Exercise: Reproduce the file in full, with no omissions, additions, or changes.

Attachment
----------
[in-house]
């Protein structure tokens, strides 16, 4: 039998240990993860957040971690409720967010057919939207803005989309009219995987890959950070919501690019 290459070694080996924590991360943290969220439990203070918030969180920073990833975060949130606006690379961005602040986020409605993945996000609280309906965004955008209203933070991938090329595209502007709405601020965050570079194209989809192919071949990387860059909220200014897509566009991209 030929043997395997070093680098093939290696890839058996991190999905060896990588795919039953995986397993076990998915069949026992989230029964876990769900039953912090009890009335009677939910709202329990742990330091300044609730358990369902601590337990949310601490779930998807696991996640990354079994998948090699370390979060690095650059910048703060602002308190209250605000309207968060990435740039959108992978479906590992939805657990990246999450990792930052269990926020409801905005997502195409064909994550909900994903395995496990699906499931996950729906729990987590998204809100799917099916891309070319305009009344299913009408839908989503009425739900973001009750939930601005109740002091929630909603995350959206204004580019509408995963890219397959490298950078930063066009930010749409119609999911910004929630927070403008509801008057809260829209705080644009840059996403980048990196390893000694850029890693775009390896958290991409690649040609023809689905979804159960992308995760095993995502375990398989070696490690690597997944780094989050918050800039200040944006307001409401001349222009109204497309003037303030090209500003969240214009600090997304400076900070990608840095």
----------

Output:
[in-house]
């Protein structure tokens, strides 16, 4: 039998240990993860957040971690409720967010057919939207803005989309009219995987890959950070919501690019 290459070694080996924590991360943290969220439990203070918030969180920073990833975060949130606006690379961005602040986020409605993945996000609280309906965004955008209203933070991938090329595209502007709405601020965050570079194209989809192919071949990387860059909220200014897509566009991209 030929043997395997070093680098093939290696890839058996991190999905060896990588795919039953995986397993076990998915069949026992989230029964876990769900039953912090009890009335009677939910709202329990742990330091300044609730358990369902601590337990949310601490779930998807696991996640990354079994998948090699370390979060690095650059910048703060602002308190209250605000309207968060990435740039959108992978479906590992939805657990990246999450990792930052269990926020409801905005997502195409064909994550909900994903395995496990699906499931996950729906729990987590998204809100799917099916891309070319305009009344299913009408839908989503009425739900973001009750939930601005109740002091929630909603995350959206204004580019509408995963890219397959490298950078930063066009930010749409119609999911910004929630927070403008509801008057809260829209705080644009840059996403980048990196390893000694850029890693775009390896958290991409690649040609023809689905979804159960992308995760095993995502375990398989070696490690690597997944780094989050918050800039200040944006307001409401001349222009109204497309003037303030090209500003969240214009600090997304400076900070990608840095």